Difference between revisions of "Masculinity"

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According to [[Jacques Lacan|Lacan]], the lesson of [[psychoanalysis]] is that the [[subject]] is inherently divided and can never be [[satisfaction|satisfied]].  We are plagued as [[subject]]s by the [[anxiety]] that our ''[[jouissance]]'' - our [[pleasure]] or [[enjoyment]] - is never enough. In other words, we are driven by an inherent dissatisfaction and sense of insufficiency.
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According to [[Jacques Lacan|Lacan]], the lesson of [[psychoanalysis]] is that the [[subject]] is inherently [[divided]] and can never be [[satisfaction|satisfied]].  We are plagued as [[subject]]s by the [[anxiety]] that our ''[[jouissance]]'' - our [[pleasure]] or [[enjoyment]] - is never enough. In other [[words]], we are driven by an inherent [[dissatisfaction]] and [[sense]] of insufficiency.
  
We constantly have the sense that there is something ''more''; we do not know what this is, but we have the sense that it is there, and we want it. This is the form of jouissance that Lacan identifies as [[phallus|phallic]] [[jouissance]].  
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We constantly have the sense that there is something ''more''; we do not [[know]] what this is, but we have the sense that it is there, and we [[want]] it. This is the [[form]] of jouissance that Lacan [[identifies]] as [[phallus|phallic]] [[jouissance]].  
  
[[phallus|Phallic]] [[jouissance]] is that form of [[enjoyment]] that most of us experience most of the time; that is to say, just when we think we possess our [[object]] of [[desire]] - be that another person, a new possession or even a difficult idea we have been struggling to get hold of - we are still dissatisfied; we are disappointed and have a sense that our [[desire]] has not been fully satisfied. This sense of (dis)satisfaction that always leaves something wanting is precisely what [[Lacan]] calls [[phallus|phallic]] [[jouissance]] and defines the [[masculine]] [[structure]].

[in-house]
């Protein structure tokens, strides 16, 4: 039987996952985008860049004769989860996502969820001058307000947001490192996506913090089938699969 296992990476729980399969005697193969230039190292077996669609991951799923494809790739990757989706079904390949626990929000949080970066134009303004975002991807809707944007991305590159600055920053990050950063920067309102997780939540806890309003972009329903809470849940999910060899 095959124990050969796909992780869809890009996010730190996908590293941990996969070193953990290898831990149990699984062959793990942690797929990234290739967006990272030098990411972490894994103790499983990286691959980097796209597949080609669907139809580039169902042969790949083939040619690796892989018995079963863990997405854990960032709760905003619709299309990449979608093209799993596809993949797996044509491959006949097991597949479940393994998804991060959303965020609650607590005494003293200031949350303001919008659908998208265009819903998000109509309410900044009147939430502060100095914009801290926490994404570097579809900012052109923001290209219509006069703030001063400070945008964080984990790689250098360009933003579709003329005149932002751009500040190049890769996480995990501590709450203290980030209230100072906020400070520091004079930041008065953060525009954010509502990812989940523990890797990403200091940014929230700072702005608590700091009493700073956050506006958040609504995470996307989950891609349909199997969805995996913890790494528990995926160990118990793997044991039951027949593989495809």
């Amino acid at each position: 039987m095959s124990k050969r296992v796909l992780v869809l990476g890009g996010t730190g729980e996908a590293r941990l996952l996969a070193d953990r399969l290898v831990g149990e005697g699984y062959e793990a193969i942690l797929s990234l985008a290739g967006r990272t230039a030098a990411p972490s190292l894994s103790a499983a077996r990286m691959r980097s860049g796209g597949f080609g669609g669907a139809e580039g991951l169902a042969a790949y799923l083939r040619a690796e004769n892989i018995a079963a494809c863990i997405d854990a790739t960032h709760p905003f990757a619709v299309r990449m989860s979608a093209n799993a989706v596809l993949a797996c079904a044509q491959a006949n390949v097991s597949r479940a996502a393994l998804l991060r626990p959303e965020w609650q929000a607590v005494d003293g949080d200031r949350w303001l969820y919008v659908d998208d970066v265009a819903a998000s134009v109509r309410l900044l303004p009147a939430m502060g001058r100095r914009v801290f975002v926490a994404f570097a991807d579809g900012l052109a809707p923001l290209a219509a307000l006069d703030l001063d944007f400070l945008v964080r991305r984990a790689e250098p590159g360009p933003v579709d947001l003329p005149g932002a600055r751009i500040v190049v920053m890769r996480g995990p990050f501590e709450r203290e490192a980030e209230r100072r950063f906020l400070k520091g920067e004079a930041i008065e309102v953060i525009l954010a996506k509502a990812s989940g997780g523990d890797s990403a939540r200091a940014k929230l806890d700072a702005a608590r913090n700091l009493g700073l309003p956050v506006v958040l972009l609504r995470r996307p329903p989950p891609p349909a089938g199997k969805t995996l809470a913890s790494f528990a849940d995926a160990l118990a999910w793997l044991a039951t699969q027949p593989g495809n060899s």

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[[phallus|Phallic]] [[jouissance]] is that form of [[enjoyment]] that most of us [[experience]] most of the [[time]]; that is to say, just when we [[think]] we possess our [[object]] of [[desire]] - be that [[another]] person, a new possession or even a difficult [[idea]] we have been struggling to get hold of - we are still dissatisfied; we are disappointed and have a sense that our [[desire]] has not been fully [[satisfied]]. This sense of (dis)[[satisfaction]] that always leaves something wanting is precisely what [[Lacan]] calls [[phallus|phallic]] [[jouissance]] and defines the [[masculine]] [[structure]].  
  
A [[masculine]] [[structure]] is characterized by turning the [[Other]] into an [[objet a]], and mistakenly thinking that the [[object]] can fully [[satisfy]] our [[desire]]. It is essential to keep in mind here, though, that [[phallic]] [[jouissance]] is not [[male]] in the sense that only [[men]] can experience it; it is experienced by both [[men]] and [[women]] and is defined as [[phallus|phallic]] insofar as it is characterized by failure.  
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A [[masculine]] [[structure]] is characterized by turning the [[Other]] into an [[objet a]], and mistakenly [[thinking]] that the [[object]] can fully [[satisfy]] our [[desire]]. It is essential to keep in [[mind]] here, though, that [[phallic]] [[jouissance]] is not [[male]] in the sense that only [[men]] can experience it; it is experienced by both [[men]] and [[women]] and is defined as [[phallus|phallic]] insofar as it is characterized by failure.